I don’t know whether Hawkins copied these images from one source or from multiple sources, but the way he assembled them on the page was surely his own—witness the bull rotated ninety degrees from everything else. It’s easy to imagine Hawkins sitting with his grandson pointing to each of these pictures in turn, asking “what’s this?” or “can you point to the horse?” Although there were plenty of children’s books available to buy in the 1870s and 1880s, I don’t know offhand of any that had yet been designed for this kind of scenario. In some respects, then, Hawkins may have created something that was much closer in spirit to twenty-first century books for very young children than it was to anything that had been commercially published in his day. Indeed, tiny holes along the sides of some of the leaves suggest that they had once been sewn together, so I believe we’re dealing with disbound fragments of a book, and not just isolated leaves with drawings on them. Perhaps the seller got the information about “Samuel Joel Thomson” and “Grandpa S. Hawkins” from a tattered and discarded cover. There are definitely missing pieces; on the back of leaf 1, the labels “Bald Eagle” and “Bird’s Nest” are still legible at the bottom of another mostly torn-away sheet of tracing paper. These other drawings might already been torn off the backing and destroyed back in the 1880s—this would have been an awfully fragile format for a toddler to handle.
Hawkins combined his source images in other distinctive ways as well. The image above is the lower half of leaf 3. At the center is a copy of (presumably) a published engraving of some fancy architectural structure—I don’t know what it is, but maybe someone out there can identify it for me. To either side, Hawkins has added trees. I assume the trees are supposed to be “next to” the structure in the middle, but the perspectives aren’t really compatible. Even so, this would have been a nicely complex scene to discuss with a toddler or young boy. Overall, the subjects Hawkins illustrated for his grandson ranged from the familiar (horse, bull, rooster) to the exotic (giraffe, monkey, rhinoceros), but the two architectural subjects he chose were both comparatively exotic ones; the other is a “temple” on leaf 2.
So what do we know about our artist? An 1882 county history gives the following biography of Samuel Hawkins:
His father, John, was a native of Shenandoah County, Va., and came to Ohio and located at Spring Valley, Green Co., Ohio, where he continued the honorable occupation of tilling the soil. He celebrated his marriage with Mary Penyweigh, in 1818. Six children were the result of this union. Samuel, the subject of this memoir, is the only one who survives. He was born in Green Co., Ohio, Jan. 2, 1819, and received his primary education in the common schools and assisted his father until he was 23 years of age, the time of his commencing preparation for entering the medical profession. He placed himself, under Dr. Cable, of Bellbrook, until 1842, when he took a course of lectures and was able to enter the field of practice in 1843. He opened up an office in Union, Randolph Township, this county, and has continued practicing with remarkably good success until the present, a term comprising a period of thirty-seven years.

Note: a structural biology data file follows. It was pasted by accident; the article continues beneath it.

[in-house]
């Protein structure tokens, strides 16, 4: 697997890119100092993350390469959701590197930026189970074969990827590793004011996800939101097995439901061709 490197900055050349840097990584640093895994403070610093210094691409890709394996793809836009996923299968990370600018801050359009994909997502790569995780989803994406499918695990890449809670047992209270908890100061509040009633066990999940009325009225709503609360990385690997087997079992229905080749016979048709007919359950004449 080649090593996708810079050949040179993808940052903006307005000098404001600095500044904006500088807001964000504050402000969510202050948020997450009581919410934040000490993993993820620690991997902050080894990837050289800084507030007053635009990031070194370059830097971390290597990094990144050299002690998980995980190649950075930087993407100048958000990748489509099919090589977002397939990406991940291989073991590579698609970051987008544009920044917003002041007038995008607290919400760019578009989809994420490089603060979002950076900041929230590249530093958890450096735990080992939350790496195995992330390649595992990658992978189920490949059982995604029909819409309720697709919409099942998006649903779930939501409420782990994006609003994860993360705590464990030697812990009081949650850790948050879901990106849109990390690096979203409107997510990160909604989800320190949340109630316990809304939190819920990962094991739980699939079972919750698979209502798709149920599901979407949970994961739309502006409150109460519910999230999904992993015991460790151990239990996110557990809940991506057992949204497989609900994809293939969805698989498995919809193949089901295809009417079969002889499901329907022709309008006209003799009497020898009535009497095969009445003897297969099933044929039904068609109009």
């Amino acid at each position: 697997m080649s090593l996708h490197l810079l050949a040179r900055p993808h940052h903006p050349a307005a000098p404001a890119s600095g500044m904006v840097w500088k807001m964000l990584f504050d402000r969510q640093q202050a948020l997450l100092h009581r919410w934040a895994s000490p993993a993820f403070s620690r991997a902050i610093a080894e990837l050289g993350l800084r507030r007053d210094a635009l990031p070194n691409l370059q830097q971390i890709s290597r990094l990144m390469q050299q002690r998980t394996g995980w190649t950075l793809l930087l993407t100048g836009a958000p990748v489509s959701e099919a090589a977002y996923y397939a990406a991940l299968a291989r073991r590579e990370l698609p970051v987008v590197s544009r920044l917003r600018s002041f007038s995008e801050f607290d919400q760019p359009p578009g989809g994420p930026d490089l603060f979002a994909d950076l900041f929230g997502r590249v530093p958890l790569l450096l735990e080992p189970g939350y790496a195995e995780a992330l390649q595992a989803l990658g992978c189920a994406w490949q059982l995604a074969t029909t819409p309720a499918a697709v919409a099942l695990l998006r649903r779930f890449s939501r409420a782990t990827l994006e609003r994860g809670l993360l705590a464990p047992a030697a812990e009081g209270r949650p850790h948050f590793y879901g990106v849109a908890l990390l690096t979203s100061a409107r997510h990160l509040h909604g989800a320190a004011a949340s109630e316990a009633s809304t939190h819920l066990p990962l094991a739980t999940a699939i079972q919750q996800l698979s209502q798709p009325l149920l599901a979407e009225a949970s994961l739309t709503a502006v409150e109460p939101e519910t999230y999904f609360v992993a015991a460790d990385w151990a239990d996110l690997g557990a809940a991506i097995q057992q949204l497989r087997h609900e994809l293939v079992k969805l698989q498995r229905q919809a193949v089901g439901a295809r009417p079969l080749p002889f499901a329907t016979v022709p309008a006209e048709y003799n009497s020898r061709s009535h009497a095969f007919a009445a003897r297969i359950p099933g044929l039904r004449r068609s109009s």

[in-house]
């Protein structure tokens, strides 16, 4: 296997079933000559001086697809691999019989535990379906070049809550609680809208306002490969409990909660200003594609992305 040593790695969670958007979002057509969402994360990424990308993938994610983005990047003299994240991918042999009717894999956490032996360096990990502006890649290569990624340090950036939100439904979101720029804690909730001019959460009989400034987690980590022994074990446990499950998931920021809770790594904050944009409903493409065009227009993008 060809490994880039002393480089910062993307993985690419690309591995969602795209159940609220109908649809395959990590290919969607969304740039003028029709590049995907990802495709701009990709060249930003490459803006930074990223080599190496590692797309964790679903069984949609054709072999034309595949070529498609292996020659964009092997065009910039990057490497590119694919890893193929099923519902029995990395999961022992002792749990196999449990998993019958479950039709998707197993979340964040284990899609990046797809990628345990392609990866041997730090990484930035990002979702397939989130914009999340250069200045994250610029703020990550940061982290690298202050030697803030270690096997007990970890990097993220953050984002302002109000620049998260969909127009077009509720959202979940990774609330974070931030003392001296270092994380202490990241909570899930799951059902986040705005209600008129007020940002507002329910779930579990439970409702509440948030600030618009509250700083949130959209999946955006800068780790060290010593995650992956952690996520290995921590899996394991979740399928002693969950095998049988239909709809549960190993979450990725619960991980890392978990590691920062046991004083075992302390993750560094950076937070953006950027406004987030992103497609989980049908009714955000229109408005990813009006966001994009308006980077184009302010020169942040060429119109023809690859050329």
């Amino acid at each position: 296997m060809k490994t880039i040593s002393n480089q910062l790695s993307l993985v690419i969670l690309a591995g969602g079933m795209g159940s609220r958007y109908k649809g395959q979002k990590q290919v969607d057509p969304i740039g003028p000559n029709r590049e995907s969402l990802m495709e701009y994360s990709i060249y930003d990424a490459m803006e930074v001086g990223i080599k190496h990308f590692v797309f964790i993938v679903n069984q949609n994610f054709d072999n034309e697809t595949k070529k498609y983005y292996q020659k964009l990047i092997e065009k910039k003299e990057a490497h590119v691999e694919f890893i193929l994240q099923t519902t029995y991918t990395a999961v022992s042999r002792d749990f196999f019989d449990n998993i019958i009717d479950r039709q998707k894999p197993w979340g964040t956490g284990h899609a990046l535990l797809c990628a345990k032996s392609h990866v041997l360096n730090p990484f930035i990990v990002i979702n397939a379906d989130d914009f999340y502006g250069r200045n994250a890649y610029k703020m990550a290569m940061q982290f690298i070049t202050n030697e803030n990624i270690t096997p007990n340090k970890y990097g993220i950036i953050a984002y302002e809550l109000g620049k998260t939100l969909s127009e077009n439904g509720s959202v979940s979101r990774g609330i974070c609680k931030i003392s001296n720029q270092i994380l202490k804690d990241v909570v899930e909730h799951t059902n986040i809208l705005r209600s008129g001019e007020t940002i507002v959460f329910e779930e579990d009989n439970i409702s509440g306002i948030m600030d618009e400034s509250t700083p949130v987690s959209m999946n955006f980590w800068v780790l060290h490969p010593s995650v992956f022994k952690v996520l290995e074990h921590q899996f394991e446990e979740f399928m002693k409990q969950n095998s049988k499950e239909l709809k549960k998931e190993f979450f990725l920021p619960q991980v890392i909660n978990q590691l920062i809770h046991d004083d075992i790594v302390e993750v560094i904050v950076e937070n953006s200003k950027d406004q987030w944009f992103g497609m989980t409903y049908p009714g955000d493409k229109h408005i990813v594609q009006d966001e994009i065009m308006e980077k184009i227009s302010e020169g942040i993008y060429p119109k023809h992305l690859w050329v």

The same history notes that Dr. Hawkins had a “crockery ware and tile factory” in partnership with G. W. Purcell, and that he had come to Union as a physician about 1846. He had also been active in politics at one time as a Democrat: on July 18, 1860, he had been elected president of the newly created Union National Democratic Club, and on August 18 he had been chosen secretary when the local party assembled to choose delegates to send to Dayton. On August 5, 1884, he testified in a government hearing about the alleged mismanagement of Soldiers’ Homes, and a transcription of his deposition was later published, giving us a first-hand window onto his professional life at that time:
MURRAY: What official position do you hold in Montgomery County?
HAWKINS: I am physician to the county infirmary.
MURRAY: And your position requires you to be at the infirmary quite often, I suppose?
HAWKINS: Yes, sir; about three times a week, most of the time, unless it be during a healthy season.
MURRAY: And you personally know the fact, as has been testified to here, that there have been a large number of men from the Soldiers’ Home who have been inmates of the infirmary?
HAWKINS: Yes, sir; a few of them were not from the Home; but the greater number were discharged from the Home.
CHAIRMAN: I would like to ask you what is the general character of the inmates who come to you from the Soldiers’ Home?